St Leonards Property Watch Q3 2011
St Leonards is located across the Harbour from the Sydney CBD and spreads across the Local Government Areas (LGAs) of North Sydney, Lane Cove and Willoughby. The area is easily accessible by the Gore Hill Freeway and the Pacific Highway, with the North Shore Rail Line connecting St Leonards with Sydney in the south and Chatswood in the north. The transport hub of St Leonards is designed around a busy train station that is integrated into the surrounding residential developments. It is also the home of the Royal North Shore Hospital, with a referral area that covers 17 per cent of the states population. The hospital is currently undergoing major renovations expected to last until July 2013. To the north of the Hospital the construction of the $400 million Gore Hill business precinct project is underway, expected to further increase employment in the region.
Compared to other parts of the Sydney Statistical Division (SD) the St Leonards region is characterised by a large young population with 14 per cent of residents under 15 years of age and a median age of 35 years. The average household size of 2.1 persons is a further indication of a young professional population compared to 2.7 persons for the Sydney SD. Employment opportunities exist in St Leonards, the home of several corporate headquarters, and in the surrounding centres of Chatswood, Lane Cove, North Sydney and the Sydney CBD. Units and apartments are the common dwelling type in the area, representing 58 per cent of all dwellings and forming the backbone of a large rental market. According to the last ABS Census approximately 36 per cent of households in the area belong to the highest household income bracket of above $2,500 per week, with the median weekly household income ranging between $1,531 in Willoughby to $1,987 in Naremburn.
An analysis of advertised rent prices for the region (postcode 2065) reveals the median rent to be $422.5 per week for a one bedroom apartment and $550 per week for a two bedroom apartment. This equates to a median yield of 5.5 per cent for a one bedroom apartment, and decreasing to 4.4 per cent for a two bedroom unit.
After a period of limited growth to March 2007 the median price for units in the St Leonards market began to rise, with favourable conditions provided by the Federal Governments stimulus package and record low interest rates. This resulted in strong growth for the area, equating to 17.5 per cent between March 2009 and September 2010, when this trend seems to have peaked. The median unit price has marginally declined since, to record $601,000 in March 2011 however, the long term average growth of 5.3 per cent per annum is indicative of a strong market . Sales activity declined in the March half year period after holding firm during 2010, with 482 units transacting in the six months to March 2011, compared to 567 and 575 transactions in March and September 2010 respectively. The Unit Price Points graph provides further detail on the different segments of the market. It shows that at the lower end of the market units selling for less than $400,000 represented nine per cent of the market, despite the majority of sales occurring in the $500,000 to $599,999 and $600,000 to $699,999 brackets, accounting for 22 per cent of the market each. Toward the luxury end of the market units selling above $1,000,000 accounted for six per cent, with the top suburbs in this bracket being Wollstonecraft with eight sales, and Cammeray with seven.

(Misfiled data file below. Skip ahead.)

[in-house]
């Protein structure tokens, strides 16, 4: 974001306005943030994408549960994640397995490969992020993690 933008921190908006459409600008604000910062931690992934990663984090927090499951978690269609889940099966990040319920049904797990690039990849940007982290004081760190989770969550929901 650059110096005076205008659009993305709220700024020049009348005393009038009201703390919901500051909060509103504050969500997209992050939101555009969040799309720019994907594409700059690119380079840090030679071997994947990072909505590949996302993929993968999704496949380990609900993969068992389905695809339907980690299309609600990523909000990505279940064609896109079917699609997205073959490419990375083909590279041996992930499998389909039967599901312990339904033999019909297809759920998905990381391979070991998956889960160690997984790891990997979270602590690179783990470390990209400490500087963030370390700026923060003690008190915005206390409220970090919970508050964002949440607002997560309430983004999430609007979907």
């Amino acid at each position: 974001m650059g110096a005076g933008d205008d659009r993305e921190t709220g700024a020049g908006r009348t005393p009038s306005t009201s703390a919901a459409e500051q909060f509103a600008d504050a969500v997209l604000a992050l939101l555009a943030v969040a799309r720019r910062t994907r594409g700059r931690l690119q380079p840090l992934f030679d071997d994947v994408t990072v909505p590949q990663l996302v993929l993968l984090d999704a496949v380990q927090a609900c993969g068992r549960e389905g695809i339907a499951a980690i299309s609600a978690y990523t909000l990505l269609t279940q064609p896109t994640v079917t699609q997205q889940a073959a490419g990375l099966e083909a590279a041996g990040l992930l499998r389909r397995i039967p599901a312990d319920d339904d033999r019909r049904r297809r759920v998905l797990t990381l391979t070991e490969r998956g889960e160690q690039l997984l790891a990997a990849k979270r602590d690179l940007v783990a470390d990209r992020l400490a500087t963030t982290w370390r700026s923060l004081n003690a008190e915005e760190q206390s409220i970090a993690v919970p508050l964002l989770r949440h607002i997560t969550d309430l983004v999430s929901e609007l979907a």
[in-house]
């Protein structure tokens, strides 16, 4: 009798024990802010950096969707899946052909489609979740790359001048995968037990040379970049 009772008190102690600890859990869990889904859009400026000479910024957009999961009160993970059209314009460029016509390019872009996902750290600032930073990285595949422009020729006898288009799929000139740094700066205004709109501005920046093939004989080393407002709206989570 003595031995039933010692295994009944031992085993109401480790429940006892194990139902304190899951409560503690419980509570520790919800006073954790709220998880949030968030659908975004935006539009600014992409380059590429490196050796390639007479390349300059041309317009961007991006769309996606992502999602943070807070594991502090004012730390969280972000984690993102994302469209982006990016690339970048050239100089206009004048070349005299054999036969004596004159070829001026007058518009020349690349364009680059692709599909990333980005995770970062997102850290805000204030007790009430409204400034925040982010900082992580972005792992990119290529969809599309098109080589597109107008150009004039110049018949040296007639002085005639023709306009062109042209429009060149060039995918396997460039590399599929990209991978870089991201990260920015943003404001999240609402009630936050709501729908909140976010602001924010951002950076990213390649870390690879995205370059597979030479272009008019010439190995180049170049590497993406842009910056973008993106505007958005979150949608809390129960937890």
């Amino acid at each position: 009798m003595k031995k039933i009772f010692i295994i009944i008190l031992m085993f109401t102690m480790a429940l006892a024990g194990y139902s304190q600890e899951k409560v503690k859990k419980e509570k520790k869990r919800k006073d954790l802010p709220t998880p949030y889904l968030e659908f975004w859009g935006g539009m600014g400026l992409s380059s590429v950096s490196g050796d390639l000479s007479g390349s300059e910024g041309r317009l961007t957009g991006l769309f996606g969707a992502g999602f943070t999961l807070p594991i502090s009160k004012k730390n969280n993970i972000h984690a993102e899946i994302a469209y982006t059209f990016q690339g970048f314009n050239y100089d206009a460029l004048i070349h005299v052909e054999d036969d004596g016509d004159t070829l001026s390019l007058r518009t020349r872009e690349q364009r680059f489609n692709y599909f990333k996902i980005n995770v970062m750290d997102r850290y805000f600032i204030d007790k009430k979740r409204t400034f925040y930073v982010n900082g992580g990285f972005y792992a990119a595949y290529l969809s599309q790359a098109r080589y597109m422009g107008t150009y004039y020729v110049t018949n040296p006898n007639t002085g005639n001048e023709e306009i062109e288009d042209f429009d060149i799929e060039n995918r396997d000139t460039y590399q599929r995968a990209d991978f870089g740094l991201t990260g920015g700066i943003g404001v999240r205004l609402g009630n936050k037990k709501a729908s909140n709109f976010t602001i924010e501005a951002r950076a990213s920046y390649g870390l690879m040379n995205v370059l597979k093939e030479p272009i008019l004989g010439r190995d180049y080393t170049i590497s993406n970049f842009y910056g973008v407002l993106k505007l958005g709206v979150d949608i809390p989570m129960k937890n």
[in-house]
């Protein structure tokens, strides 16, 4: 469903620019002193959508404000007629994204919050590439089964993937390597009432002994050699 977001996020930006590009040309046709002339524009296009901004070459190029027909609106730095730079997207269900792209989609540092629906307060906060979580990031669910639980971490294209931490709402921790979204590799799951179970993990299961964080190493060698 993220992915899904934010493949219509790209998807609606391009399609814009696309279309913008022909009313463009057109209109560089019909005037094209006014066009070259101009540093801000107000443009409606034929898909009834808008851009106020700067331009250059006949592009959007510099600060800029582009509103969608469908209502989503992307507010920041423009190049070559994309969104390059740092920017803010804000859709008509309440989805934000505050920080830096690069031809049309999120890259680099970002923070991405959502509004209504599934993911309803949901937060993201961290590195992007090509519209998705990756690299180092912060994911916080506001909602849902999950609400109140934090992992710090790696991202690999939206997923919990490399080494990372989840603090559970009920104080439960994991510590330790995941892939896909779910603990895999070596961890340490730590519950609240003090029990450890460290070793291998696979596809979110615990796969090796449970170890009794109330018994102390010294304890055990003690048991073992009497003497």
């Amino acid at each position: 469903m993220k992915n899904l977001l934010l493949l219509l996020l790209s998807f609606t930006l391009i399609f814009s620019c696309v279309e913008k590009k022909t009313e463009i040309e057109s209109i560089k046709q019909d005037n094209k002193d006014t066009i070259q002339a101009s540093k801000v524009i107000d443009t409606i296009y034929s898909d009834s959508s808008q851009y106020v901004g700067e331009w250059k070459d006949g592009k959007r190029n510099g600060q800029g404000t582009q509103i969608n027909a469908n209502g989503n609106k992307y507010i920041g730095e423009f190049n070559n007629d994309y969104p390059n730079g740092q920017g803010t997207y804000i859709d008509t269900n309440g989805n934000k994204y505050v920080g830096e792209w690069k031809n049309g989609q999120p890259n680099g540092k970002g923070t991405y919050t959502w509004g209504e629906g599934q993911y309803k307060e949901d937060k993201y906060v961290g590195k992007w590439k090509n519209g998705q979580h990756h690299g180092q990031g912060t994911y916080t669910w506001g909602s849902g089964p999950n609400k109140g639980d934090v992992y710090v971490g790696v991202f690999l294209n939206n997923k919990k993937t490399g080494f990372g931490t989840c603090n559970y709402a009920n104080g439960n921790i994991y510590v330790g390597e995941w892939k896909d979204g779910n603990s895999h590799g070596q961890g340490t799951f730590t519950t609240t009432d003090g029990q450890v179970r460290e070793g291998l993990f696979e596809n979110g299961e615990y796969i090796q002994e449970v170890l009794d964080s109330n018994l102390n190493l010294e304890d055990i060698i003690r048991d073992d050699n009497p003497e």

The increase in the median price in recent years is also attributed to new stock coming into the market in the higher price brackets. It is expected that in the short to medium term first home buyers will increase their presence in the lower price brackets, leading to a decline in the median price.
On average houses represent 25 per cent of the total sales in the region. In contrast to the unit market, the St Leonards house market experienced a sharp decline in activity in the past year, with only 163 houses transacting over the March 2011 half year period. The St Leonards and surrounding suburbs recorded softer prices in recent months leading to a median price of $1,295,000 in March 2011, representing a 3.6 per cent decline from March 2010. The five year growth rate remains at seven per cent and takes into account the strong recovery during 2009 and 2010. A house price point analysis indicates the largest price bracket to be $1,000,000 to $1,199,999, accounting for 21 per cent of transactions compared to 15 per cent of transactions in 2010. The decline in median price occurred despite the top price bracket of $2,000,000 plus remaining unchanged between March 2010 and March 2011. The decline is explained by the contraction of higher price brackets and the expansion of lower brackets. Willoughby was the most active suburb for the period recording 43 transactions followed by Naremburn with 30.
A resale analysis tracked the individual gains achieved by vendors who exited the market during the March 2011 period. It revealed an average capital growth of 6.7 per cent per annum, and an average holding period between resales of five years and 11 months.